Barnes: You're seeing here is a two factors. First is, unlike many randomized trials, we included all patients who were managed in our anticoagulation clinics. So we were not filtering out only the healthy patients are only those who did not have risk of bleeding. You get a broader perspective of what kind of risk patients are at when you follow them over the long term. This was a practice-based, real-world cohort as opposed to a randomized trial cohort.
Secondly, we've known from various is other studies that the more blood thinners you take, the higher your risk of bleeding. When these patients are taking both aspirin and warfarin together, that's going to increase their overall risk of bleeding.
HLM: If they didn't consult with a physician, what made these patients think it was a good idea to take both medications?
Barnes: We don't know exactly why they were taking aspirin. However, there are a couple potential scenarios. The first is that this is somebody who maybe was on aspirin for primary prevention and then developed Afib or DVT and so was started on warfarin, but nobody thought to stop aspirin.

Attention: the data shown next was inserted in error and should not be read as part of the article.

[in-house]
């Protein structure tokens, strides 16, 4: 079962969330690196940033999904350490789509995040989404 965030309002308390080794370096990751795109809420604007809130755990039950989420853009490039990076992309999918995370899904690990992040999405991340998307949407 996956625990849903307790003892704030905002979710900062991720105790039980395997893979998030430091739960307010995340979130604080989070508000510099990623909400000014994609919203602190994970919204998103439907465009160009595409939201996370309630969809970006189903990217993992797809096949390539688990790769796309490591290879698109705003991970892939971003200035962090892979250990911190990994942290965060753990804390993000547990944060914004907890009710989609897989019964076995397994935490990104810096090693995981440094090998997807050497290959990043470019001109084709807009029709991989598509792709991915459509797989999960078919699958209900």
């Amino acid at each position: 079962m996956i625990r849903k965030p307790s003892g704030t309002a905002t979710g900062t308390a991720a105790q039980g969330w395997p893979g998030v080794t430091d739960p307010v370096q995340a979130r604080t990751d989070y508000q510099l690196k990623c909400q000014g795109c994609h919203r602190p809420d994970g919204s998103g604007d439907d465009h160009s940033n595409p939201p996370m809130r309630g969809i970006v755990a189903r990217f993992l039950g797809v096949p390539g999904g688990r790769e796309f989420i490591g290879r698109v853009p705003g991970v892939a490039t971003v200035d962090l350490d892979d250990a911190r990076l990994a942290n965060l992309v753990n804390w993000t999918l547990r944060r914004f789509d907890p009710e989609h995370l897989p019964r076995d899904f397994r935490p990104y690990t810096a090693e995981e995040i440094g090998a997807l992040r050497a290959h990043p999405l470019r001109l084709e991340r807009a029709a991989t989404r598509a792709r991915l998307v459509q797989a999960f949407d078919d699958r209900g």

Another scenario is they were on warfarin for Afib and they read or heard something that said, 'you should take aspirin to help prevent a heart attack.' That's out there in the in the media quite a bit. And so they said, 'Oh, well, it's just over the counter. It's got to be safe.' So they go ahead and take it.
The third is that maybe they had a good reason to be on aspirin. Maybe they had a coronary stent that was placed or something, and so they were on aspirin. As time went on, that coronary stent was no longer recent, no longer fresh, and so the indication for aspirin is not quite as strong and yet nobody bothered to think about stopping aspirin.
HLM: Is this something that should be addressed on the patient level, or is this a health systemwide issue that requires new protocols?